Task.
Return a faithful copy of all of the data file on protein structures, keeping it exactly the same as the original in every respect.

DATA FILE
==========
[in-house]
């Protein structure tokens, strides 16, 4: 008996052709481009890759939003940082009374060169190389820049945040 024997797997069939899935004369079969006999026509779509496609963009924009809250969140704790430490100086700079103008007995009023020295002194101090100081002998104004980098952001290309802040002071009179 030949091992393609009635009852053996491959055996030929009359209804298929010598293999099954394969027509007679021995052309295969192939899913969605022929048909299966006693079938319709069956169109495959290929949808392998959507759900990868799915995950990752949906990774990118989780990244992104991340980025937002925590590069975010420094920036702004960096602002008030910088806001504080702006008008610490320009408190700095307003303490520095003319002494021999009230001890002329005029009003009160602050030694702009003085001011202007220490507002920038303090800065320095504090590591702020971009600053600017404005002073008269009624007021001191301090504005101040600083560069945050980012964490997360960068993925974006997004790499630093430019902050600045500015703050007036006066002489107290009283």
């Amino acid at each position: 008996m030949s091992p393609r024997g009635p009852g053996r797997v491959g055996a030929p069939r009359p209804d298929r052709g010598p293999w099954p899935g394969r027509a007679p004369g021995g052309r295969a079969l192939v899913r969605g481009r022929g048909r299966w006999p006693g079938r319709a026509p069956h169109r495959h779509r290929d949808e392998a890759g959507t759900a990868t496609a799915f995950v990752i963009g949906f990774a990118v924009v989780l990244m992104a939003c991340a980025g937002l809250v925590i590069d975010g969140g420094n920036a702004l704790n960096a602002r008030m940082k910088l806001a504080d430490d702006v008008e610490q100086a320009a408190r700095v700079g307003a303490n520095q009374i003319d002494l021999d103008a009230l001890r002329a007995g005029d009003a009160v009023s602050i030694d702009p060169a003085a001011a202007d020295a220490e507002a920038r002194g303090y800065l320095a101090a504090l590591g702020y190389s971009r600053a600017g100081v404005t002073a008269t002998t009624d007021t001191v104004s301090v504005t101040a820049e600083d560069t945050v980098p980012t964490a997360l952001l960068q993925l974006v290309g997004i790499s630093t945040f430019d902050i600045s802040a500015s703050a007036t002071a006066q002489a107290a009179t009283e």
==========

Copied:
[in-house]
């Protein structure tokens, strides 16, 4: 008996052709481009890759939003940082009374060169190389820049945040 024997797997069939899935004369079969006999026509779509496609963009924009809250969140704790430490100086700079103008007995009023020295002194101090100081002998104004980098952001290309802040002071009179 030949091992393609009635009852053996491959055996030929009359209804298929010598293999099954394969027509007679021995052309295969192939899913969605022929048909299966006693079938319709069956169109495959290929949808392998959507759900990868799915995950990752949906990774990118989780990244992104991340980025937002925590590069975010420094920036702004960096602002008030910088806001504080702006008008610490320009408190700095307003303490520095003319002494021999009230001890002329005029009003009160602050030694702009003085001011202007220490507002920038303090800065320095504090590591702020971009600053600017404005002073008269009624007021001191301090504005101040600083560069945050980012964490997360960068993925974006997004790499630093430019902050600045500015703050007036006066002489107290009283």
């Amino acid at each position: 008996m030949s091992p393609r024997g009635p009852g053996r797997v491959g055996a030929p069939r009359p209804d298929r052709g010598p293999w099954p899935g394969r027509a007679p004369g021995g052309r295969a079969l192939v899913r969605g481009r022929g048909r299966w006999p006693g079938r319709a026509p069956h169109r495959h779509r290929d949808e392998a890759g959507t759900a990868t496609a799915f995950v990752i963009g949906f990774a990118v924009v989780l990244m992104a939003c991340a980025g937002l809250v925590i590069d975010g969140g420094n920036a702004l704790n960096a602002r008030m940082k910088l806001a504080d430490d702006v008008e610490q100086a320009a408190r700095v700079g307003a303490n520095q009374i003319d002494l021999d103008a009230l001890r002329a007995g005029d009003a009160v009023s602050i030694d702009p060169a003085a001011a202007d020295a220490e507002a920038r002194g303090y800065l320095a101090a504090l590591g702020y190389s971009r600053a600017g100081v404005t002073a008269t002998t009624d007021t001191v104004s301090v504005t101040a820049e600083d560069t945050v980098p980012t964490a997360l952001l960068q993925l974006v290309g997004i790499s630093t945040f430019d902050i600045s802040a500015s703050a007036t002071a006066q002489a107290a009179t009283e």